January 31st, 2014, 07:00 AM

(x & 1); x>>=1; dont get it.
Hi. :hi:
My first post here.
I have learned some bitprogramming and i can use it ok.
But heres one thing i dont get.
"something" = (x & 1);
x >>=1;
(x & 1) means that x is high or 1?
and then x>>=1 goes 0 again?
is that correct?
Does it mean that "something" is now 1?
switched on?
and then x >>=1;
means that "something" is going back to 0?
switched off again?
so its the same as:
"something" = 1;
"something" = 0;
January 31st, 2014, 09:02 AM

Howdy and welcome. :)
I notice that the code in your question title and the code in your post while similar, are rather different. Consequently, I may be more verbose than necessary.
Your understanding of bitwise operations seems a little shaky, though its relatively straightforward and quite easy to explain.
As an example, consider the following code, with a random value for X.
Code:
int something; // something = ?
int x = 10; // x = 10
something = x & 1; // something = 0
x >>= 1; // x = 5
Now again, in binary instead of decimal:
Code:
int something; // something = ?
int x = 00001010; // x = 10d
something = 00001010 & 00000001; // something = 0 (0&1 = 0)
x >>= 1; // x = 00000101 (5)
So, hopefully you can see that it's a simple bitwise AND, then a simple bitwise SHIFTRIGHT. ShiftRight & ShiftLeft work just the same as they do for decimal numbers (though the operation doesn't have an equivalent outside the computing realm). I.e 1 shiftleft a single digit gives 10. The difference is equal to 'the range of values of a digit' multiplied by the original digit. So, since we're working in base10, each shift left or right results in a multiplication or division of 10, respectively. Consider the series: 1, 10, 100, 1000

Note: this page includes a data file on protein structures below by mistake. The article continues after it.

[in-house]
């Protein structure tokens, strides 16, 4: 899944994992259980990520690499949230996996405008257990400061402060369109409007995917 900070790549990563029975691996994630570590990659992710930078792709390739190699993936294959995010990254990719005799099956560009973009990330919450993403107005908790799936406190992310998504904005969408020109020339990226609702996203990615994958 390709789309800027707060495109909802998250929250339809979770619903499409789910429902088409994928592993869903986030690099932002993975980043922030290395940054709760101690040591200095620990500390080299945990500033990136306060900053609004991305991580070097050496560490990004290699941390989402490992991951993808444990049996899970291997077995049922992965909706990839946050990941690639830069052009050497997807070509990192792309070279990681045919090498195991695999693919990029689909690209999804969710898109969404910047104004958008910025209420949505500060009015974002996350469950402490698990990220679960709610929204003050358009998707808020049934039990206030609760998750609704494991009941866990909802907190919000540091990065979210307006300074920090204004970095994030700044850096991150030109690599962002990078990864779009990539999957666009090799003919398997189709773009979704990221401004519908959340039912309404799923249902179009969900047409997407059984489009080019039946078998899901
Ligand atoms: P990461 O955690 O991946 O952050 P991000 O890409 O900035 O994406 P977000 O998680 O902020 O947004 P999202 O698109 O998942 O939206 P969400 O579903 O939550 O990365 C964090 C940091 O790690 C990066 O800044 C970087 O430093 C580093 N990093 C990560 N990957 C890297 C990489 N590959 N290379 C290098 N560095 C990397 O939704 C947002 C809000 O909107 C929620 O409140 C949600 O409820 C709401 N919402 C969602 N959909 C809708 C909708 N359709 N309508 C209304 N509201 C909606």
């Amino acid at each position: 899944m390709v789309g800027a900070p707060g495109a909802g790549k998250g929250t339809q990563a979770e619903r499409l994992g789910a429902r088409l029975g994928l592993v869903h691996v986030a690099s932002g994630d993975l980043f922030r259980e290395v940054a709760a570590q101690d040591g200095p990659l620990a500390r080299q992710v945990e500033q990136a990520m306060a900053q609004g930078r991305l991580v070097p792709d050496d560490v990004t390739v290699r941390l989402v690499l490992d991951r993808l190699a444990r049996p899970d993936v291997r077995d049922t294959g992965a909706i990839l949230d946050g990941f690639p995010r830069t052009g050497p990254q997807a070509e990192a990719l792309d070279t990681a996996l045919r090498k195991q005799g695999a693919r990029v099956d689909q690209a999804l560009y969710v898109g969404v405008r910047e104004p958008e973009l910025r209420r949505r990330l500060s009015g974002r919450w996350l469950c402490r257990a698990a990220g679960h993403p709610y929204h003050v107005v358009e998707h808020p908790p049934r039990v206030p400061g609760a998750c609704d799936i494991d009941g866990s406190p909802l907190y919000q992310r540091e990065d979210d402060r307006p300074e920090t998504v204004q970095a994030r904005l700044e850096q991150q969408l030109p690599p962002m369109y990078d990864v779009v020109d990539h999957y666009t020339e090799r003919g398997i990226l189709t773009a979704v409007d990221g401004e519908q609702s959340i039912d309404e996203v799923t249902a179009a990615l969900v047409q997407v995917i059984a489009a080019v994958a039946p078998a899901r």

Now, the bitwise shift of a binary number is done in base2  each digit has a maximum of 2 values, so we multiply or divide by 2. I.e 0001(1), 0010(2), 0100(4), 1000(8)
As for the binary AND, you can use the following truth table:
Code:
A  B result

0  0 0
0  1 0
1  0 0
1  1 1
February 1st, 2014, 09:03 AM

ah, so "x & 1" is Another way to write "x & 0x01"?
I got confused... :)
thx a lot for your answer.
Even if you know something you still can get confused sometimes... :)
February 1st, 2014, 09:14 AM

Originally Posted by grane
ah, so "x & 1" is Another way to write "x & 0x01"?
I got confused... :)
thx a lot for your answer.
Even if you know something you still can get confused sometimes... :)
You're welcome.
Yup  0x01 and 1 and 01 are all equivalent..
0x01 is using base16 notation (the 0x prefix indicates this) and 1 is using base10 notation (the lack of a prefix/suffix indicates this)
So, I could just as easily write 0x10 as I could write 16 or (confusingly) 020  the '0' prefix indicates that this is base8.
Likewise 0xFF is equivalent to 255 (0xF * 16 + 0xF = 15*16 + 15)
These two links explain it reasonably:
http://www.cs.umd.edu/class/sum2003/.../hexoctal.html
http://www.cplusplus.com/doc/hex/